Edward caused unease in government circles with actions that were interpreted as interference in political matters. On visiting the depressed coal mining villages in South Wales the King’s observation that "something must be done" for the unemployed coal miners was seen as directly critical of the Government, though it has never been clear whether the King had anything in particular in mind. Government ministers were also reluctant to send confidential documents and state papers to Fort Belvedere because it was clear that Edward was paying little attention to them and because of the perceived danger that Mrs. Simpson and other house guests might see them.
Edward's unorthodox approach to his role extended also to the currency which bore his image. He broke with tradition whereby on coinage each successive monarch faced in the opposite direction to his or her prececessor. Edward insisted his left side was superior to that of his right, and that he face left (as his father had done). Only a handful of coins were actually struck prior to the abdication, and when George VI succeeded he also faced left, in order to maintain the tradition by suggesting that had any coins been minted featuring Edward's portrait, they would have shown him facing right.
On 16 July 1936, an attempt was made on the King's life. An Irish malcontent, Jerome Brannigan (otherwise known as George Andrew McMahon) produced a loaded revolver as the King rode on horseback at Constitution Hill, near Buckingham Palace. Police spotted the gun and pounced on him; he was quickly arrested. At Brannigan's trial, he alleged that "a foreign power" had approached him to kill Edward, that he had informed MI5 of the plan, and that he was merely seeing the plan through to help MI5 catch the real culprits. The court rejected the claims, and sent him to jail for a year. It is now thought that Brannigan had indeed been in contact with MI5 but the veracity of the remainder of his claims remains open.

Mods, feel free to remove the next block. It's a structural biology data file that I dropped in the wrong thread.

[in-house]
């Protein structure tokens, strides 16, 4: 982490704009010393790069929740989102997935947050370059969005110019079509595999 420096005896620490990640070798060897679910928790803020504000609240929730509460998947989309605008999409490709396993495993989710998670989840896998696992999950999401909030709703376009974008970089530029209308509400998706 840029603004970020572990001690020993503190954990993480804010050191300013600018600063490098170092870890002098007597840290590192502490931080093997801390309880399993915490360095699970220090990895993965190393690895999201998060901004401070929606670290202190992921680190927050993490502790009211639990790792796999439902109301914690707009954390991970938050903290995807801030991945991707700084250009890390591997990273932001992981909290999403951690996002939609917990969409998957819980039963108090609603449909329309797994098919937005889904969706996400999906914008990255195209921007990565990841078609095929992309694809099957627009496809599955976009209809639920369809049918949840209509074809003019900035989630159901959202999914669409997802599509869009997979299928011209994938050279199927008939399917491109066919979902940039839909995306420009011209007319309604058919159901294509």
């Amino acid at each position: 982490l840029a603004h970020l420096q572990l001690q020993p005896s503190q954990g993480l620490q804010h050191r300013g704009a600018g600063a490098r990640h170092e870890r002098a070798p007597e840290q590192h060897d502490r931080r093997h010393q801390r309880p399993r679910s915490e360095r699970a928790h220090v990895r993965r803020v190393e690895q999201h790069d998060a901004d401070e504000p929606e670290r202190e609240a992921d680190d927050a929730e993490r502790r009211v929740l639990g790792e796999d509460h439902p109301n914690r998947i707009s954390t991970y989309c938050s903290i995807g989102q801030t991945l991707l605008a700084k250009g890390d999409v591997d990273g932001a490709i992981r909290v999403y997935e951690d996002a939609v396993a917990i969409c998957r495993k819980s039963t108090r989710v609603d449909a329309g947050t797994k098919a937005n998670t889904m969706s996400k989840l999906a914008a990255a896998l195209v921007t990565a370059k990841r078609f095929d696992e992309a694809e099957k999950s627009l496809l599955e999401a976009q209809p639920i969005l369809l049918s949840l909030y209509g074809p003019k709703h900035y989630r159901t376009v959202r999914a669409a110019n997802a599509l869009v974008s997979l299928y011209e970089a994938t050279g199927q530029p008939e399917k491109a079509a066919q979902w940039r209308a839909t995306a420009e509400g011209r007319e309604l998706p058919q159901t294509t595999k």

By October it was becoming clear that the new King planned to marry Mrs Simpson, especially when divorce proceedings between Mr and Mrs Simpson were brought at Ipswich Crown Court.
On 16 November 1936, Edward invited Prime Minister Stanley Baldwin to Buckingham Palace and expressed his desire to marry Wallis Simpson when she became free to re-marry. Powerful figures in the British government deemed this marriage unacceptable, largely because Edward had become the Supreme Governor of the Church of England which prohibited remarriage after divorce.
His alternative proposed solution of a morganatic marriage was rejected by the Prime Minister as well as other Dominion governments. The King informed Baldwin that he would abdicate if he could not marry her. The Baldwin then presented Edward with three choices: give up the idea of marriage; marry Mrs Simpson against his ministers' wishes; or abdicate. It was clear that Edward was not prepared to give up Mrs Simpson. By marrying against the advice of his ministers, he would cause the government to resign, prompting a constitutional crisis.